In other words, he said he was the killer. And this was a blatant lie since there was no evidence at that point in time to support such a claim. I, therefore, made a public statement that there was no proof that the man in the composite was the killer. Sheriff Wright then spoke out on television and claimed I had no inside knowledge of the case and only knew what I had "read on the Internet." I followed that up with some posts concerning the case which indicated I did indeed know more than what I read on the Internet. It was my hope at this time to encourage the families and citizens not to accept lies from their public servants and get Sheriff Wright removed from office. I had hoped a new sheriff might move the case forward based on evidence and there might finally be some progress.
However, nothing came of my stand and I said no more until recently in 2016 when Todd Kohlhepp suddenly came out of the blue and "confessed" to the Superbike crime.
I was stunned, to say the least. And confused. A serial killer that is also a mass murderer? That would be one for the history books. It isn't the way serial killers behave. An angry customer? There were no known angry customers except for a slightly peeved final customer that tragic day but that man wasn't Kohlhepp. There had been no angry phone calls or angry visitors to the establishment in the days or weeks or even months leading up to the mass murder. Todd Kohlhepp made no sense except that Sheriff Wright was up for re-election in the next few days and the Superbike case had been an albatross around his neck; could Todd Kohlhepp simply be a convenient patsy? 
And what would be his motive to kill four people in cold blood? Eventually, the story came out - or should I say two stories came out (both obviously from Kolhepp or the police but not from true witnesses). One, that he bought a bike from the store and the people there laughed at him when he fell over while learning to ride and, two, that he bought the bike, it was stolen, and they laughed at him when he came back to buy another. Both stories are pretty unimpressive as a motive for murder but add to that six months passing between the time he bought the bike to when he supposedly gunned everyone down and it is even more shaky. I guess one could conjecture that he came back six months later to buy another bike and he was the man in the composite and he was laughed at once more but it still seems quite unlikely that one joke would inspired Kohlhepp to come back an hour later and mow everyone down who worked in the shop. Yes, he is a psychopath and a killer but it is still a pretty lousy motive.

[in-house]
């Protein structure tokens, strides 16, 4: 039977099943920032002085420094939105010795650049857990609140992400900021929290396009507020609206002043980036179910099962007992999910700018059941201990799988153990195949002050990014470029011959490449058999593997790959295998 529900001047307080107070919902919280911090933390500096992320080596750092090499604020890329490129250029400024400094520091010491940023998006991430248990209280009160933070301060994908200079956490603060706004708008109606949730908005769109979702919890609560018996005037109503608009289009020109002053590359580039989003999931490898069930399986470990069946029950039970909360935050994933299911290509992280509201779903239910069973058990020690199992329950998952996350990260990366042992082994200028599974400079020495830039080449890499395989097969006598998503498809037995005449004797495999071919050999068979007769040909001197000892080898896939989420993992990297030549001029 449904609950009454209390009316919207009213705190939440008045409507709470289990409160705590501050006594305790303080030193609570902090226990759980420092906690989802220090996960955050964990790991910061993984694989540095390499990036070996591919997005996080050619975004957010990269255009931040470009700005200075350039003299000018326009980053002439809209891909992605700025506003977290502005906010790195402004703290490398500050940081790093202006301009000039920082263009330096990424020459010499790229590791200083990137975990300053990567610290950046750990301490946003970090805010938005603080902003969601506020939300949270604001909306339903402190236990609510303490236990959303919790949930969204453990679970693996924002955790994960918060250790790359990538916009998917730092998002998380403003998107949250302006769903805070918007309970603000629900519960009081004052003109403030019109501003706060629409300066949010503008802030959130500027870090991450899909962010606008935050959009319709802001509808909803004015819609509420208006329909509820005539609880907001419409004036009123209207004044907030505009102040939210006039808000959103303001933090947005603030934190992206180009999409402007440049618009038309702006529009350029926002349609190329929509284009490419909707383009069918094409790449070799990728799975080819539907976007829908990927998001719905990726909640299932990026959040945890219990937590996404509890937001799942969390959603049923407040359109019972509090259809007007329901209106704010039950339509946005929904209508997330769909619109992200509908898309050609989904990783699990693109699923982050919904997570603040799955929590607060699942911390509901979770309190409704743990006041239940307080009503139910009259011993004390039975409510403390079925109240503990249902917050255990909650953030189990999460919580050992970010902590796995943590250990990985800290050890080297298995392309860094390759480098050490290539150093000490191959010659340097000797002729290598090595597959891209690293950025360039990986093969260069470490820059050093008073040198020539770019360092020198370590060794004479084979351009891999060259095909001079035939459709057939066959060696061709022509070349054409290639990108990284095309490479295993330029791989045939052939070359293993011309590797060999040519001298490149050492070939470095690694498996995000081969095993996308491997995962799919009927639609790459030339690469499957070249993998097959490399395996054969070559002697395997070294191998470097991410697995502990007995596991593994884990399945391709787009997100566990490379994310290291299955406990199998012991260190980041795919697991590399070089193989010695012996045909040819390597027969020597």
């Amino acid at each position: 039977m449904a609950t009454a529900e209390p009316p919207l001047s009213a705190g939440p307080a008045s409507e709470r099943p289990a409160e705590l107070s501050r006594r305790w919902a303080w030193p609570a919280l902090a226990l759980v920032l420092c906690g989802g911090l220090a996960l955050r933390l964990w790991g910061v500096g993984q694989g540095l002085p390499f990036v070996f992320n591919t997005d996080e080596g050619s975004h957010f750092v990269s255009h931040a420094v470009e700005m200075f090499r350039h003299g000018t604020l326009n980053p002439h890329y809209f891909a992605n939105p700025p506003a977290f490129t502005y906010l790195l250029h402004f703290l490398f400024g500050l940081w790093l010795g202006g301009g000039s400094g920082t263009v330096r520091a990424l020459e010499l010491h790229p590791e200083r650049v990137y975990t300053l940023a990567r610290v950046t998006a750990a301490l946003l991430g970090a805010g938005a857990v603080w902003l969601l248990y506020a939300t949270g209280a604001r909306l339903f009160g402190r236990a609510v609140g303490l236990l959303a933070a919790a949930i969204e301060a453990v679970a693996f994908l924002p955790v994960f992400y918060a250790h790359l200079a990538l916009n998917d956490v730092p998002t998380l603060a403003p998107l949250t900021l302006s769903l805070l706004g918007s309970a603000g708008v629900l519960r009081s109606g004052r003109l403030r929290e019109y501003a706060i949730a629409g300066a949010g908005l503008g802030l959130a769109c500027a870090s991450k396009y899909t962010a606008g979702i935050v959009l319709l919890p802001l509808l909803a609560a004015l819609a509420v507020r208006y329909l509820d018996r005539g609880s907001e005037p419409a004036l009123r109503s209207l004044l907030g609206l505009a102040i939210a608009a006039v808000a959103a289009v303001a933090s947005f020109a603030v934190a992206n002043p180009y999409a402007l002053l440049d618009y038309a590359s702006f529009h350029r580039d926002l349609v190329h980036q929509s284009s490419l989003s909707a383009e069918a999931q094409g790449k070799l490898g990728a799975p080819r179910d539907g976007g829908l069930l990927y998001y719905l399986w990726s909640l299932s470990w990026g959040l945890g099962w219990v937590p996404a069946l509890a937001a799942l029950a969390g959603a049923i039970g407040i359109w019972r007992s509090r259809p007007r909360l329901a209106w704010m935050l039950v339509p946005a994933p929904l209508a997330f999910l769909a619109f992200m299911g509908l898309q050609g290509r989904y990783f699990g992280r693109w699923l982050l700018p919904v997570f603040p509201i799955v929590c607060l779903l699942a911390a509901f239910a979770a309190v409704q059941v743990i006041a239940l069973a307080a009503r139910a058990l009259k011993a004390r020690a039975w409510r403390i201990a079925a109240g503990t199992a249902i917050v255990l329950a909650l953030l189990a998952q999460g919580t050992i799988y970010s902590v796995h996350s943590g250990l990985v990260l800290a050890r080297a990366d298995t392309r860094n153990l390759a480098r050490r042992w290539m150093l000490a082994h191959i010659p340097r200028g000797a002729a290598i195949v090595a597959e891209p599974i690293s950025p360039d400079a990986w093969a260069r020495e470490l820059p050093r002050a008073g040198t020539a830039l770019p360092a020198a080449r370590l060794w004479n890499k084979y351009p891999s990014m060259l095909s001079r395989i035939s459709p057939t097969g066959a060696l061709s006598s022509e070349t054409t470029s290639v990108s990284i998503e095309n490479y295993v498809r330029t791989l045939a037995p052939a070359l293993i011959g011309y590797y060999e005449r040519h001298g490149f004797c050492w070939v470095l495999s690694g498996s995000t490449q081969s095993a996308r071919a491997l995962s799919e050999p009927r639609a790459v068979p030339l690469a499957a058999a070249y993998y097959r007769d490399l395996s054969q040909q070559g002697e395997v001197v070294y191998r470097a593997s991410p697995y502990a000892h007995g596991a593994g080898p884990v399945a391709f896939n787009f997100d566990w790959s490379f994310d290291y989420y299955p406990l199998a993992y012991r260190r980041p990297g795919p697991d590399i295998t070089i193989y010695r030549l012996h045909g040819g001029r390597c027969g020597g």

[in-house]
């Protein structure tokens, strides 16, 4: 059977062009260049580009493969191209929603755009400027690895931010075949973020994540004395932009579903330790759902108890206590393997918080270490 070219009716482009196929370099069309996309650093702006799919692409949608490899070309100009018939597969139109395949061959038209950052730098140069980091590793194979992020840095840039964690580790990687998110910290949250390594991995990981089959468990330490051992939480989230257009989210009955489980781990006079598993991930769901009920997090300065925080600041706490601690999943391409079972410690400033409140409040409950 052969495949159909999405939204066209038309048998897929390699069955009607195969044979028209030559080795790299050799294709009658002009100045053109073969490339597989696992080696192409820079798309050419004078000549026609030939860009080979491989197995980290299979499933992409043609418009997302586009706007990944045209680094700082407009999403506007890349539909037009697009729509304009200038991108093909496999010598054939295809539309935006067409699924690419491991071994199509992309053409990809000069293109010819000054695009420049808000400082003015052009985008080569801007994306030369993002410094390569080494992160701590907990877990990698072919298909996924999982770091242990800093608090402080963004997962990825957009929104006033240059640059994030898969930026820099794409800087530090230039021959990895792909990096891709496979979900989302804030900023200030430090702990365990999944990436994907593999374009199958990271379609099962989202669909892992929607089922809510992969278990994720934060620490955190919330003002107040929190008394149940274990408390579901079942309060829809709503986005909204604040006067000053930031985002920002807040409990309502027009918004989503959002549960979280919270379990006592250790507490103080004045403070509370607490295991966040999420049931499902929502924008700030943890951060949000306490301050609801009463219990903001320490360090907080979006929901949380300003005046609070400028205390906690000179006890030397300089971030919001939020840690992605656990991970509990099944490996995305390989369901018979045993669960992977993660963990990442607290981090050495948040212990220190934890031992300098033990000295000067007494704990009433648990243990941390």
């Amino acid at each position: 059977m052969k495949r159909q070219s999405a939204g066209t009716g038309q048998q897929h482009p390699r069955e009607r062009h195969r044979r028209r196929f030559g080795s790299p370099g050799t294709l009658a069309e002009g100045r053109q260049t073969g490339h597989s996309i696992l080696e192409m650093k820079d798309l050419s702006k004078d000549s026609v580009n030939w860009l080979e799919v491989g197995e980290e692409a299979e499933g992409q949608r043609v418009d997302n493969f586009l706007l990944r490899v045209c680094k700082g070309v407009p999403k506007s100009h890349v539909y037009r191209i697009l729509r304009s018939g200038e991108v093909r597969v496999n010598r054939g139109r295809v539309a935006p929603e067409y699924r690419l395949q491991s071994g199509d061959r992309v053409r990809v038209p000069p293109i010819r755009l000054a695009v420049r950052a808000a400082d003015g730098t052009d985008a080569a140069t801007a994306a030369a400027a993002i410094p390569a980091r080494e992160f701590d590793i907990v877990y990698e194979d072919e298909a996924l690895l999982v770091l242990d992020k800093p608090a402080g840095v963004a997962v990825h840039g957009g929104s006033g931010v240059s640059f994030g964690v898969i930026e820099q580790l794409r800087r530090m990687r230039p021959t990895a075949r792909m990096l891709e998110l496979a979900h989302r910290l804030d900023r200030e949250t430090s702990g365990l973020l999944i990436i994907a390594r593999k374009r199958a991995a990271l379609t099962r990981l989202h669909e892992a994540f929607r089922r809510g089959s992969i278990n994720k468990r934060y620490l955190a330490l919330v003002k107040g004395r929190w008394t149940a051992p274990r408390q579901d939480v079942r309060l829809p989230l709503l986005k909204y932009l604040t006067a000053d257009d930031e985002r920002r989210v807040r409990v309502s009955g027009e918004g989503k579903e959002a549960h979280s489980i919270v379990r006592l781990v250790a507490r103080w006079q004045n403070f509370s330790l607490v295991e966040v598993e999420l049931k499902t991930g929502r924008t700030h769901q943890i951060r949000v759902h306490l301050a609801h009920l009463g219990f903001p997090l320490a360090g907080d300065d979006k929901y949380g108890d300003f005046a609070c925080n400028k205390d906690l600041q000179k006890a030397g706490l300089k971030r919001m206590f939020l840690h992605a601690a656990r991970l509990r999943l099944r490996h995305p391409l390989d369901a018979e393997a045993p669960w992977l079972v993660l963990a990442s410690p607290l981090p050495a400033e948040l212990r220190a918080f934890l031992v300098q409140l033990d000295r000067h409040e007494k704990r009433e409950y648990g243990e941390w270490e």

But, where is the evidence that it is him? So far, there is no physical evidence but it has been claimed by the SPSO that Todd Kohlhepp knew things only the killer could know. I found that odd since pretty much everything about the crime had been on the Internet - on Geraldo, on Ameria's Most Wanted, on Crime Watch Daily and on my blogs and other's blogs. But, then 48 Hours had Melissa Brackman (Ponder) receiving a call from Detective LaChica of the SCSO in which it is said he stated that Todd Kohlhepp knew something only the killer would know, that ALL THE VICTIMS WERE SHOT ONCE IN THE FOREHEAD.
FOREHEAD? I was stunned again. True, THAT piece of information had never been made public. 
Lead investigator, detective William Gary with the Spartanburg County Sheriff’s
Office, said the caliber of gun used was a 9 millimeter and that a number of shots
were fired with few misses.
“The person that did this was very accurate in their shooting. They had at least two
moving targets, possibly three,” Gary said.
One theory is a “disgruntled customer” murdered the four people out of revenge. The
show said there was speculation the shooter was a professional hit man. After the
victims were shot, investigators say that the murderer circled around and shot each
of the victims in the head, execution-style.

Okay, so the SCSO did say they were all shot in the head execution style but never mentioned there were shot in the forehead. So, if it was true that all the victims were shot in the forehead and Kohlhepp knew this, then, indeed, he knew something that had not been made public.
The only problem with this is "it is NOT true." NONE of the victims were shot in the forehead. So why is Kohlhepp saying this (unless he just guessed and guessed wrong and, therefore, is NOT the killer) or the SCSO is making this up to get the public to believe that Todd Kohlhepp really is the killer?
If this case is plead out, if Todd Kohlhepp admits guilt and the case never goes to court (saving Kohlhepp, perhaps, from the death penalty, and saving the families from the trauma of reliving the crimes), then no evidence will ever have to be publicly presented to prove Kohlhepp is the Superbike killer.
Something is very wrong in Spartanburg and the citizens need to find out exactly what it is.
Criminal Profiler Pat Brown
November 21, 2016